Despite the vacancy rate increase, rent growth is expected to remain healthy, above the historical average through this year and next, reaching 4.2 percent and 3.9 percent in 2018 and 2019, respectively. Our forecast uses REIS data, which continues to report high rent growth when compared to other market forecasters. RealPage and Yardi project annual rent growth for 2018 to come in around 3 percent – while lower, this still portrays a healthy market and growth above the target inflation rate. Due to higher vacancy rates, we forecast gross income growth of 3.6 percent through 2018 and 3.5 percent in 2019.
Construction starts have pulled back in most markets compared to one year ago. Areas with the most notable slowdown are Salt Lake City, Oklahoma City, Colorado Springs, Baltimore and Dallas. Those markets that saw the largest increases in starts compared to the prior year include many West Coast markets – Oakland, San Jose, Portland, Washington D.C. and Tacoma.
High supply does not necessarily signal a slowdown of multifamily performance for that market. When current vacancy rates are compared to the historical average, we can see which metros are better poised to absorb new supply, shown in Exhibit 6. Areas with high levels of multifamily construction, but lower vacancy rates, are more likely to absorb the new supply without much distress. However, areas with high new supply and high vacancy rates may experience more subdued fundamental growth in the near future. Most metros continue to see vacancy rates below their respective historical average. On the flip side, Washington D.C. and New York City continue to see vacancies well above their historical average due to a large number of new deliveries entering the market. New Orleans and Norfolk are also experiencing vacancy rates well above the historical averages, along with Boston, Miami and Philadelphia.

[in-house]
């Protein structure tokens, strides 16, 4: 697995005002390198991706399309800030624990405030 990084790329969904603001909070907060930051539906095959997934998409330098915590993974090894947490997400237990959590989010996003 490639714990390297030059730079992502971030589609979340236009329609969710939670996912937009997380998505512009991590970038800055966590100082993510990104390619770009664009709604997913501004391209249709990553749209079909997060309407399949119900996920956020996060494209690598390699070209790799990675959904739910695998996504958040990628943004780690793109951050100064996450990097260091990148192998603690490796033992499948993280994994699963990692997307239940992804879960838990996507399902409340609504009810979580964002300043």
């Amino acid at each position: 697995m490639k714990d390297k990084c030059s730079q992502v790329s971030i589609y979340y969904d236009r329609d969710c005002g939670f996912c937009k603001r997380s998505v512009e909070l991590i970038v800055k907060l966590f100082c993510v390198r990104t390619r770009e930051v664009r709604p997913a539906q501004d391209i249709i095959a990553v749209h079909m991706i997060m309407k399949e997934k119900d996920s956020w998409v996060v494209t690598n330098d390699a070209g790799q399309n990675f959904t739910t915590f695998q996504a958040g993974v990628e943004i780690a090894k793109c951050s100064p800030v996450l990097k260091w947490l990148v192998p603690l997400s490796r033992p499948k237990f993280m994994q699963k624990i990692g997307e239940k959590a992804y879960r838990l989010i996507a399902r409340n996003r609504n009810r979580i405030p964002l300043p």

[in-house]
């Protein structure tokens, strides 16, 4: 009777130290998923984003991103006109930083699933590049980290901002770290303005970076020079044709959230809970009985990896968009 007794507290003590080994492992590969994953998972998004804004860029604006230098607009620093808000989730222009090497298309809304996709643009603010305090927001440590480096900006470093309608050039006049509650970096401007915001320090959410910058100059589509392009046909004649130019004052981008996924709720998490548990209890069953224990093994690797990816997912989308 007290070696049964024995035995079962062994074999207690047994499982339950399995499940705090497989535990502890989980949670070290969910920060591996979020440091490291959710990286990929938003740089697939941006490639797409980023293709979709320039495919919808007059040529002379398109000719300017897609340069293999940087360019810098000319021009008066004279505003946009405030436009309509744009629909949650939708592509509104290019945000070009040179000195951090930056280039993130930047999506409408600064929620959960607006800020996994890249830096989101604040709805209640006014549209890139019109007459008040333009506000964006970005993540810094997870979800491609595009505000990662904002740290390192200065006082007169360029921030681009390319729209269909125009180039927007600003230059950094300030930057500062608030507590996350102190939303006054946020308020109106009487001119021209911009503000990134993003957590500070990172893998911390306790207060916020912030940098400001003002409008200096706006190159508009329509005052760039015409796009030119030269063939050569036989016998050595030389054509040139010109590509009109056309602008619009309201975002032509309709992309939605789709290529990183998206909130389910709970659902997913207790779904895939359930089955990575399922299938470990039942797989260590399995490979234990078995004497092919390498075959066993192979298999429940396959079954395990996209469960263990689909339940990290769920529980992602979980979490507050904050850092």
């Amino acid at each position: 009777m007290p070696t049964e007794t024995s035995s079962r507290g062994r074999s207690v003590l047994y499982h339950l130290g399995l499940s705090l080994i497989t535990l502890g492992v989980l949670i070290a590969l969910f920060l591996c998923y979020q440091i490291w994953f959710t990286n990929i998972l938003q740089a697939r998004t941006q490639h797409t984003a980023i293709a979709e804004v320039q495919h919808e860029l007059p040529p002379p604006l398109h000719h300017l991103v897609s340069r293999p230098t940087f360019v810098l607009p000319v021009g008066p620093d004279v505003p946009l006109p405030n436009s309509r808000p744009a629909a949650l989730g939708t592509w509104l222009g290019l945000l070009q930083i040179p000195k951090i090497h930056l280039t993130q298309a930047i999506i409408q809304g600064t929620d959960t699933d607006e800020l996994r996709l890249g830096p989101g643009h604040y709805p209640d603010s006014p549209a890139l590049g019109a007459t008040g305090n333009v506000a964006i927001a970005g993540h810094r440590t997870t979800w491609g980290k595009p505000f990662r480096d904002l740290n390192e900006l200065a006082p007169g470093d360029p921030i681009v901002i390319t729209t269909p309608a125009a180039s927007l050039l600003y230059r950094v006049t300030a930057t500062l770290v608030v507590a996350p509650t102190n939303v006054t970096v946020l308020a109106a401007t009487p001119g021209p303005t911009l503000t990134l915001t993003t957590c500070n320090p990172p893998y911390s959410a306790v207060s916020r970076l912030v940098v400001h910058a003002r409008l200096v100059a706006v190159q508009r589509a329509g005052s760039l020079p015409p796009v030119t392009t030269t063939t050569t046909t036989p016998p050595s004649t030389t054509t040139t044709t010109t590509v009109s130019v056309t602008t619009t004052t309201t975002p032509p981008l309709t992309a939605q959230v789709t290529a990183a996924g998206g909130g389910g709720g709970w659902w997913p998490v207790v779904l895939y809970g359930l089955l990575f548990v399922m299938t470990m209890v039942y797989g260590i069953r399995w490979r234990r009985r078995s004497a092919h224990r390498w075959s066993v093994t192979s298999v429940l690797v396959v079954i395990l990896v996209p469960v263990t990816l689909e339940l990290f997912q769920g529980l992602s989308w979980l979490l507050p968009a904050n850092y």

At the metro level, rent growth is expected to remain above historical averages in the majority of the markets, but most will see growth rates moderate in 2018 compared to 2017, shown in Exhibit 7. Close to 70 percent of metros will experience rent growth above their historical average. Colorado Springs, Denver and Fort Worth are expected to see the largest gap between rent growth this year and their historical averages. Meanwhile, markets expected to see rents well below their historical averages include New York City, Orange County, Riverside, San Diego and Washington D.C.
Despite slowing rents, the majority of metros are expected to see rent growth above the target inflation of 2 percent, except for New York City. Our forecast for rent growth in New York City is weak due to a large amount of new supply entering the market and taking time to lease up. New York City, which comprises five boroughs in this analysis, experienced a large amount of construction due to policy changes in multifamily construction, which created a rush for multifamily permits two years ago that have started to enter the market over the past few quarters. The large amount of new supply is causing vacancy rates to increase to some of the highest levels seen in the metro in recent history. REIS reports the average vacancy rate has ranged from 1.1 percent to 4percent from 1980 to 2016. In 2017, vacancy rates increased to 5.4 percent and are anticipated to continue to increase through 2018. Economic factors remain strong for the area as job growth and wage growth perform in line with the national average, promoting household formations. We expect the market to experience weakened fundamentals as the area burns through the glut of new supply.
We expect some shuffling around of the top 10 metros by gross income growth for 2018, shown in Exhibit 8. Sacramento, which has recently held the top spot, has fallen off the list, as rising vacancy rates took a bite out of gross income growth. Tacoma takes over at the top as strong economic growth from Seattle, due to limited new supply, for now, keeping rents up and vacancy rates low. We also see more Florida metros in the top 10 list and some West Coast contenders fall off, such as Portland and Sacramento. Florida continued to experience strength due to high population growth and limited new supply entering the market. These markets are subjected to the overall whims of the economy as they rely more on tourism, which is sensitive to economic conditions. However, with the direction the economy is heading over the next few years, we don't anticipate any drastic slowdown that would hamper this industry.